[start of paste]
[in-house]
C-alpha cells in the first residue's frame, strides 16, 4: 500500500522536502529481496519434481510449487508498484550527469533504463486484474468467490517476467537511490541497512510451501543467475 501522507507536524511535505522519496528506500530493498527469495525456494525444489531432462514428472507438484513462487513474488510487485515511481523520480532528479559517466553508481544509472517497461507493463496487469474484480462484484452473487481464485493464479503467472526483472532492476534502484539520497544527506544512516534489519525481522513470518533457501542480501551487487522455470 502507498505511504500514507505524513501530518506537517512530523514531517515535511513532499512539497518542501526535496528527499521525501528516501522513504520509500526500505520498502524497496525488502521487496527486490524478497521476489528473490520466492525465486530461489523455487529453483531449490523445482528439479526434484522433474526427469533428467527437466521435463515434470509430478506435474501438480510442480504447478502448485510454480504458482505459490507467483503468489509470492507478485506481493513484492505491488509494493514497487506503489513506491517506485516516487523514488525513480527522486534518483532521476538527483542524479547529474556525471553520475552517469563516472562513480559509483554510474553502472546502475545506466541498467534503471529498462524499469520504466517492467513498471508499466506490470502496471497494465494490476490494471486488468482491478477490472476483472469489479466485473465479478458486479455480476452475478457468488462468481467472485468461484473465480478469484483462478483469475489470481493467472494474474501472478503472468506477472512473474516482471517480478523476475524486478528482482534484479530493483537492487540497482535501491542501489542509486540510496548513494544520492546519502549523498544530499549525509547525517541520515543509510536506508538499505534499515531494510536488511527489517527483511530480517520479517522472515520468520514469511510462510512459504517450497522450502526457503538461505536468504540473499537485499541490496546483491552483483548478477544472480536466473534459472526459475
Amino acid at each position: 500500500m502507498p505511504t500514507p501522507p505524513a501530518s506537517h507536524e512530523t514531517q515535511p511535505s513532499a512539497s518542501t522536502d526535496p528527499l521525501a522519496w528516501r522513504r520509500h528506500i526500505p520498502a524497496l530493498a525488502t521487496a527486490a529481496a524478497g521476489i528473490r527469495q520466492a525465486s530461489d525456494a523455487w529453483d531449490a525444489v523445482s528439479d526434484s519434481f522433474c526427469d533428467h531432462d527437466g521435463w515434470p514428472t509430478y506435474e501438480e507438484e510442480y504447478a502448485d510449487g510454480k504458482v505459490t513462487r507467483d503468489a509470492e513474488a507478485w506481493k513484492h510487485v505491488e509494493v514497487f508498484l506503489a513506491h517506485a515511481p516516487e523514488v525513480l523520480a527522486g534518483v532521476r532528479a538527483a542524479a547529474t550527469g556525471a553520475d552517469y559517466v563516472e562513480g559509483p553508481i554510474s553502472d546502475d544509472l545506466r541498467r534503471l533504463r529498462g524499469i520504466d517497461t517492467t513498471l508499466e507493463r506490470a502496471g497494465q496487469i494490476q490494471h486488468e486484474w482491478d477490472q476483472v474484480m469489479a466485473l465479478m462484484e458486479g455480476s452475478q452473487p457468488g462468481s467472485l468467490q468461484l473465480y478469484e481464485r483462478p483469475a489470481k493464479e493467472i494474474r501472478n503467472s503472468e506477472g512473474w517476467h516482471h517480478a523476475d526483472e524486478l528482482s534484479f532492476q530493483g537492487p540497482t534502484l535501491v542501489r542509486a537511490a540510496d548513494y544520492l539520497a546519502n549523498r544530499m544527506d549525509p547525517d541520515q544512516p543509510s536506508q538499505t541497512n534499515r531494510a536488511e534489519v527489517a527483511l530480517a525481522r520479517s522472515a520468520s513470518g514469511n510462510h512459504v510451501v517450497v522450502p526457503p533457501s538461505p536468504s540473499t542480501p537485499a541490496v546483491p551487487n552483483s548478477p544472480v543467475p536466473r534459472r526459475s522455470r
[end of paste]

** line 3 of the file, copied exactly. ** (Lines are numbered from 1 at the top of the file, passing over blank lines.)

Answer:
Amino acid at each position: 500500500m502507498p505511504t500514507p501522507p505524513a501530518s506537517h507536524e512530523t514531517q515535511p511535505s513532499a512539497s518542501t522536502d526535496p528527499l521525501a522519496w528516501r522513504r520509500h528506500i526500505p520498502a524497496l530493498a525488502t521487496a527486490a529481496a524478497g521476489i528473490r527469495q520466492a525465486s530461489d525456494a523455487w529453483d531449490a525444489v523445482s528439479d526434484s519434481f522433474c526427469d533428467h531432462d527437466g521435463w515434470p514428472t509430478y506435474e501438480e507438484e510442480y504447478a502448485d510449487g510454480k504458482v505459490t513462487r507467483d503468489a509470492e513474488a507478485w506481493k513484492h510487485v505491488e509494493v514497487f508498484l506503489a513506491h517506485a515511481p516516487e523514488v525513480l523520480a527522486g534518483v532521476r532528479a538527483a542524479a547529474t550527469g556525471a553520475d552517469y559517466v563516472e562513480g559509483p553508481i554510474s553502472d546502475d544509472l545506466r541498467r534503471l533504463r529498462g524499469i520504466d517497461t517492467t513498471l508499466e507493463r506490470a502496471g497494465q496487469i494490476q490494471h486488468e486484474w482491478d477490472q476483472v474484480m469489479a466485473l465479478m462484484e458486479g455480476s452475478q452473487p457468488g462468481s467472485l468467490q468461484l473465480y478469484e481464485r483462478p483469475a489470481k493464479e493467472i494474474r501472478n503467472s503472468e506477472g512473474w517476467h516482471h517480478a523476475d526483472e524486478l528482482s534484479f532492476q530493483g537492487p540497482t534502484l535501491v542501489r542509486a537511490a540510496d548513494y544520492l539520497a546519502n549523498r544530499m544527506d549525509p547525517d541520515q544512516p543509510s536506508q538499505t541497512n534499515r531494510a536488511e534489519v527489517a527483511l530480517a525481522r520479517s522472515a520468520s513470518g514469511n510462510h512459504v510451501v517450497v522450502p526457503p533457501s538461505p536468504s540473499t542480501p537485499a541490496v546483491p551487487n552483483s548478477p544472480v543467475p536466473r534459472r526459475s522455470r